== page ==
Shyamson Majhi of Bhingiriguda was a much respected man. He had unsuccessfully contested for the Saramuli sarpanch’s post in 2006. He was president, since 2004, of a local committee formed by the people and was quite active in issues like exposing panchayat raj corruption and laying of roads to remote villages. He, along with several other activists, had met the Revenue Divisional Commissioner of Southern Region at Berhampur recently seeking electricity for his and other villages. Shyamson was also trying to get an NGO in the area to facilitate a potable drinking water scheme for Bhingiriguda.
Along with Ghasiram Bagsingh, (one of the others killed in the bogus encounter) Shyamson took active part in the anti-corruption movement in the panchayat that focused upon, among other things, the siphoning of rice meant for relief for the 2008 Khandamal riot-hit. The Saramuli sarpanch Kamala Patmajhi and her husband Karma Patmajhi and their associates were responsible for diverting a substantial part of the rice and were thus profiting. Because of the sustained movement this year against them, the sarpanch was arrested and remanded to judicial custody for about 2 weeks.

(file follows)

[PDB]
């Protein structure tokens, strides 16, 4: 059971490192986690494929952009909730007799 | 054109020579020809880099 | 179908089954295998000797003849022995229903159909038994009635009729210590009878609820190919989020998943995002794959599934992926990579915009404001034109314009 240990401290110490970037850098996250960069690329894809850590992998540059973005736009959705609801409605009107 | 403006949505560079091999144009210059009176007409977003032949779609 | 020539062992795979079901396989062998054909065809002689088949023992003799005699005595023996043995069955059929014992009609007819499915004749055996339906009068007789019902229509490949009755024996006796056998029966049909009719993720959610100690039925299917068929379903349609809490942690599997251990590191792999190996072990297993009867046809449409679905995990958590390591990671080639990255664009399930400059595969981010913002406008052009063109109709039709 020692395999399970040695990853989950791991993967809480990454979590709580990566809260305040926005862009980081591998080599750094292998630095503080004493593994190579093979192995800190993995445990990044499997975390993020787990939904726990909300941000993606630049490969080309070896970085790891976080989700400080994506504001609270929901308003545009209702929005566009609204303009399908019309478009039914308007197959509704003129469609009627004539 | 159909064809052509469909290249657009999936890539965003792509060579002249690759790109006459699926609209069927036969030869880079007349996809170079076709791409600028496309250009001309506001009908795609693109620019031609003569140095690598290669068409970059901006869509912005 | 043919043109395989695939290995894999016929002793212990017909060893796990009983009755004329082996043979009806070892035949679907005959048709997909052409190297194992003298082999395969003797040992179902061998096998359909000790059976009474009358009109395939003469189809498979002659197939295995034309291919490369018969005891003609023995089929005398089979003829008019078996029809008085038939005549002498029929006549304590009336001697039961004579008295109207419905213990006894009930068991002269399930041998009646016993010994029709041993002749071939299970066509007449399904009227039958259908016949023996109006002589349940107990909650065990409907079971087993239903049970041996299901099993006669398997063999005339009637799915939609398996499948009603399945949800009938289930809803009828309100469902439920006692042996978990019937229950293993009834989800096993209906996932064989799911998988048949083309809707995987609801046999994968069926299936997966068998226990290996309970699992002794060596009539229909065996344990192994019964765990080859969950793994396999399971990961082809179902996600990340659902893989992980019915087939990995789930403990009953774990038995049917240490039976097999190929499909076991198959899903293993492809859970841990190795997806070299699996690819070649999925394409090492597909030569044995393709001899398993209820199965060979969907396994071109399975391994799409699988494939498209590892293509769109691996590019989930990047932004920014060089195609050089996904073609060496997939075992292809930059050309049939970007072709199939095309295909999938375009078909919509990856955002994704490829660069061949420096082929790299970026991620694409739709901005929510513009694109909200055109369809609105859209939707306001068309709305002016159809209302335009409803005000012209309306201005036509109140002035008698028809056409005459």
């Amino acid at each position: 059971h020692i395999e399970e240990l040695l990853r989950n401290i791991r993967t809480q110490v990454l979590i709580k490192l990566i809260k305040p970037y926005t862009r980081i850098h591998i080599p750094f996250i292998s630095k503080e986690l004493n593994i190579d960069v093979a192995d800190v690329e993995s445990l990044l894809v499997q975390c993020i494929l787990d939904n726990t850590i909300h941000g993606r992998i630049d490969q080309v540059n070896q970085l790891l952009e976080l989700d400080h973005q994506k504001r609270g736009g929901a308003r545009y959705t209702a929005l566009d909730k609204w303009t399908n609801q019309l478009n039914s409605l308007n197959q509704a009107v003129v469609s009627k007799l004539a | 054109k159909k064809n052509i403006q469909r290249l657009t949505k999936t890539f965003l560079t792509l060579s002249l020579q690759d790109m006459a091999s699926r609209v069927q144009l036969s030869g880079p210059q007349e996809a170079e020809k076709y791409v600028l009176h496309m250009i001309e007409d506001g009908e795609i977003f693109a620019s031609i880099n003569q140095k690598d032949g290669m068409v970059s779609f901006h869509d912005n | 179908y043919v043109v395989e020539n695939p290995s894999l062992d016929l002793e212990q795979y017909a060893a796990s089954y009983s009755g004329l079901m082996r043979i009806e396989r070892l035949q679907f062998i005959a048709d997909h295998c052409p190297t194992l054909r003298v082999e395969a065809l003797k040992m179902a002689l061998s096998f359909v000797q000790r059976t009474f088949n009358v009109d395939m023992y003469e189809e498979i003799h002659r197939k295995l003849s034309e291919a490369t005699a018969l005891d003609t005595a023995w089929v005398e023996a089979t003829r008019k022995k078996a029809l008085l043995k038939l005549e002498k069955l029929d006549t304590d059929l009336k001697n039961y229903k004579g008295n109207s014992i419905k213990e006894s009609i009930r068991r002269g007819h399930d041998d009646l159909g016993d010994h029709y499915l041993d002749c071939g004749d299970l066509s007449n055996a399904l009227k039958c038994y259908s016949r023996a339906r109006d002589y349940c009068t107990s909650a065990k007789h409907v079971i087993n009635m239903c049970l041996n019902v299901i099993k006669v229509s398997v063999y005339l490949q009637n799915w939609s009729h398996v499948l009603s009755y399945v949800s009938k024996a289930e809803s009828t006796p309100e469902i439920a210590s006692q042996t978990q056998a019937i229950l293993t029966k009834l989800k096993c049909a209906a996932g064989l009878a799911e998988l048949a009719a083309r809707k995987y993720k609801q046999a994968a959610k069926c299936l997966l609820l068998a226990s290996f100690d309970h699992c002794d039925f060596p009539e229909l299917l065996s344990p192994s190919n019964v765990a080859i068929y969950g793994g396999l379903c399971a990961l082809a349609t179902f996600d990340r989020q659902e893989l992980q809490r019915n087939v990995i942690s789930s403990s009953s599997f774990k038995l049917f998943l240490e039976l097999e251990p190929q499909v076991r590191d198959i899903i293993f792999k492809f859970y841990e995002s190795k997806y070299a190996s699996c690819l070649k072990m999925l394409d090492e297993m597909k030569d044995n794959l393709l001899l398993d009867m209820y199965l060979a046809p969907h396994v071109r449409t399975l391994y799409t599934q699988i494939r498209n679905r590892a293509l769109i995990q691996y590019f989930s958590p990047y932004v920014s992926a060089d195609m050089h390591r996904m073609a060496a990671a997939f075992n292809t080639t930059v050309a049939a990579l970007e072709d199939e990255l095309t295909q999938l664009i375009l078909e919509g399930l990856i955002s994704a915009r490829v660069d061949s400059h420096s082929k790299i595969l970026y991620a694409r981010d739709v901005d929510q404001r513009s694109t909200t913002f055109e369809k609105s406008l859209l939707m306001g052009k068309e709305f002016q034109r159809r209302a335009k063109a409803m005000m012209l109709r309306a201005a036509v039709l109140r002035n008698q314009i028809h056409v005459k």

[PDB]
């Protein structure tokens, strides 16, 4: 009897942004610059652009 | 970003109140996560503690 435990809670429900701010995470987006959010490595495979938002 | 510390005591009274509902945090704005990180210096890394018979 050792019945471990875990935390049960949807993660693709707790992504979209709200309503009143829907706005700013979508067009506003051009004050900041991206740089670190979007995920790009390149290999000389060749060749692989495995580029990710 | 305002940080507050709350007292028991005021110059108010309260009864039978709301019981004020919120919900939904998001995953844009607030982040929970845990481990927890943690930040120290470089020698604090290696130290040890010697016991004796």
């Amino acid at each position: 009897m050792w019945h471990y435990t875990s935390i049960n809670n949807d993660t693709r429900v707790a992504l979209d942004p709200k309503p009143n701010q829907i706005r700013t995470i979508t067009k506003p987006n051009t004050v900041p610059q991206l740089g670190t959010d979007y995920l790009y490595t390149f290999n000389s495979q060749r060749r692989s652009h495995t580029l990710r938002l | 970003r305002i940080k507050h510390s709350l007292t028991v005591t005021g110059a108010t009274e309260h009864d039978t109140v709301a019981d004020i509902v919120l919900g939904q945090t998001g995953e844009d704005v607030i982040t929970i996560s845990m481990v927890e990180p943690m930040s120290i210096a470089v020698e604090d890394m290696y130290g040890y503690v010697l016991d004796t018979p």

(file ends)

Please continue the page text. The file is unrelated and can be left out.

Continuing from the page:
On November 13, Shyamson asked his brother Judhistir, a teacher, for his motorcycle saying he had to go to Daringabadi to seek legal help for 11 of their associates who were being implicated in a false case by Karma Patmajhi and their associates. That was the last his wife Sikko Alu Majhi saw him. The couple have two sons, one of who is mentally challenged. The family learnt of Shyamson’s death on the 15th of November from relatives.